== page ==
The solution is to use SubResource Integrity (SRI) which basically involves adding an "integritiy" attribute to your script or link element, like this:
Like most people who make use of the web, you probably use some free services like Facebook, Twitter, Google Chrome, Outlook, Gmail (the list goes on... basically we're talking about a product or service provided by an oversized tech power that demands your personal data in exchange for whatever they're peddling). Free services appear great on the surface but you are essentially selling your soul to these data tyrants so they can sell on your personal details to the lowest bidder. As the inventor of the web Tim Berners-Lee (TBL) states:
the web has evolved into an engine of inequity and division; swayed by powerful forces who use it for their own agendas
It's 2018 and we find ourselves in this dire situation, largely due to greed. It's toxic. Thankfully TBL has been working on a solution, called Solid, that aims to give web users more control over how their data is used and abused:
Solid changes the current model where users have to hand over personal data to digital giants in exchange for perceived value. As we’ve all discovered, this hasn’t been in our best interests. Solid is how we evolve the web in order to restore balance — by giving every one of us complete control over data, personal or not, in a revolutionary way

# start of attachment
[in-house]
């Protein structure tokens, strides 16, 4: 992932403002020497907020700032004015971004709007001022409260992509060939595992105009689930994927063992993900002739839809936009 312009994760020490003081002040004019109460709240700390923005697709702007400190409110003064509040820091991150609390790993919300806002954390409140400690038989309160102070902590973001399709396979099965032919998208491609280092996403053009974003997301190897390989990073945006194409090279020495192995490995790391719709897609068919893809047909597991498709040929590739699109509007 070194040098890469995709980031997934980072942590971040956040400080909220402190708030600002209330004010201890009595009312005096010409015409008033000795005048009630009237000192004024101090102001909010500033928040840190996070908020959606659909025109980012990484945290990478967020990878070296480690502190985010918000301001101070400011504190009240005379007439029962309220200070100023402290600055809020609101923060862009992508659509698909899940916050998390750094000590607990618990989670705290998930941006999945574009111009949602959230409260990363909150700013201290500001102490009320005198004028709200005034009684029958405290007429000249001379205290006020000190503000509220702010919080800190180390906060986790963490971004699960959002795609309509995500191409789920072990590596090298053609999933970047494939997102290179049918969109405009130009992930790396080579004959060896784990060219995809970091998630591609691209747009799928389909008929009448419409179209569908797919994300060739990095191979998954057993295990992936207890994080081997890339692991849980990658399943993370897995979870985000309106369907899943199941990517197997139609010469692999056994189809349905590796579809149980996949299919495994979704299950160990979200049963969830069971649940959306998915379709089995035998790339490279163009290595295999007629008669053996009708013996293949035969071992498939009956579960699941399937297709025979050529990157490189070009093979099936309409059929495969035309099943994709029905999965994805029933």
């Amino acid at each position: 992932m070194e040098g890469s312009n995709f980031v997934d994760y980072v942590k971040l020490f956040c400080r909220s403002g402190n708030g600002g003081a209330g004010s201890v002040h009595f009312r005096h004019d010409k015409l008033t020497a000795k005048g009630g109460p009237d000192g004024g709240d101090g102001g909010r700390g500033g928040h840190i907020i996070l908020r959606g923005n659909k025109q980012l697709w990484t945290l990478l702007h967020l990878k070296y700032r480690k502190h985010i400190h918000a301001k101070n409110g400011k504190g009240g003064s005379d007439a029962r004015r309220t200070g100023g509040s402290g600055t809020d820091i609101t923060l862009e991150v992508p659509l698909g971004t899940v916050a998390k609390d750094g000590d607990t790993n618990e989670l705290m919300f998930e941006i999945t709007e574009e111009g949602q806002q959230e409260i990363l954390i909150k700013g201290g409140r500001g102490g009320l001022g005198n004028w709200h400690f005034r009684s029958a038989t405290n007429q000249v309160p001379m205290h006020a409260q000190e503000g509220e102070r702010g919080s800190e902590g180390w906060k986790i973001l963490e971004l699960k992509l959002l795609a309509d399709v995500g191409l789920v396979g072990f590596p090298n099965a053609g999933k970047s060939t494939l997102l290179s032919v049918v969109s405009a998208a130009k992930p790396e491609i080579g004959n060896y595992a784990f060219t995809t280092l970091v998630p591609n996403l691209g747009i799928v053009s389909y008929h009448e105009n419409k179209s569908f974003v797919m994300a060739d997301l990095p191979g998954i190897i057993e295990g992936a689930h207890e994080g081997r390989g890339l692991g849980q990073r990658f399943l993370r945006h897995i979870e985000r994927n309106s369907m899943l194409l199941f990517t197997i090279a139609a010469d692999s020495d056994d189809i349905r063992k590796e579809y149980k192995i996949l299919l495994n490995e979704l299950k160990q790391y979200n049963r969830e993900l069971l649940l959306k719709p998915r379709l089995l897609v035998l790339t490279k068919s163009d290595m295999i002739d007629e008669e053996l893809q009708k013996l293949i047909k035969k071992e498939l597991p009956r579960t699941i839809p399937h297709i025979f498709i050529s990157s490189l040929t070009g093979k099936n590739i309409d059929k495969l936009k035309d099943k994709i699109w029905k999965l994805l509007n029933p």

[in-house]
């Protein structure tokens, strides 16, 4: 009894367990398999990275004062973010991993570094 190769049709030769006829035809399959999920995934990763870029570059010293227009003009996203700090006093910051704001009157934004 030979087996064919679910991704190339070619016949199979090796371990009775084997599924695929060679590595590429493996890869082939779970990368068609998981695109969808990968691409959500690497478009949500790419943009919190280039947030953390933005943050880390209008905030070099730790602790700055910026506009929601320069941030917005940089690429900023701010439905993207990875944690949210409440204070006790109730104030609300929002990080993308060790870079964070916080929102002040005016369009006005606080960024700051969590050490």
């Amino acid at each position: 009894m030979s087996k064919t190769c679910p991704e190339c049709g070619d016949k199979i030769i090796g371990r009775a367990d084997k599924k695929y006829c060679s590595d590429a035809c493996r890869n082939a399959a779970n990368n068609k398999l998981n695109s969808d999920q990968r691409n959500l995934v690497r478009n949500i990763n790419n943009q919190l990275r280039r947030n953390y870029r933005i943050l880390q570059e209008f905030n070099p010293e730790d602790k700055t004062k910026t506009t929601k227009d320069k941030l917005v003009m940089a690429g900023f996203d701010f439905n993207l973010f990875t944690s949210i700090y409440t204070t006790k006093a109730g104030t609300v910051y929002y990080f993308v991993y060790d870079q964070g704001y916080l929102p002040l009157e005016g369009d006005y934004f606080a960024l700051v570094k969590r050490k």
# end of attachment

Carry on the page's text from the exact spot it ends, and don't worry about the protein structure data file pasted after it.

The main idea behind Solid is:
It gives every user a choice about where data is stored, which specific people and groups can access select elements, and which apps you use. It allows you, your family and colleagues, to link and share data with anyone. It allows people to look at the same data with different apps at the same time.
So while you may still need to disclose a certain level of personal information to use the services of Facebook for example, at least you will be in control of your own data, not Facebook. You set up a profile (known as a POD) on the Solid platform and then choose what info you want to share. I like it! And like TBL I'm looking forward to welcoming in the next era of the web.
The makers of Sublime Text have launched a dedicated plug-in for the version control software Git. Called Sublime Merge, it's a Git client that seamlessly integrates with the Sublime text editor, with a particular focus on the unenviable task of merging conflicting code.
The merge tool lets you resolve conflicts by comparing code across three panes:
the left pane shows your changes
the right shows their changes
and the centre pane is the resolved code
Alongside this nifty merge interface, we get a powerful search tool, keyboard shortcuts, command line integration and syntax highlighting. Try for free, then it costs $99 if you decide to support the producers.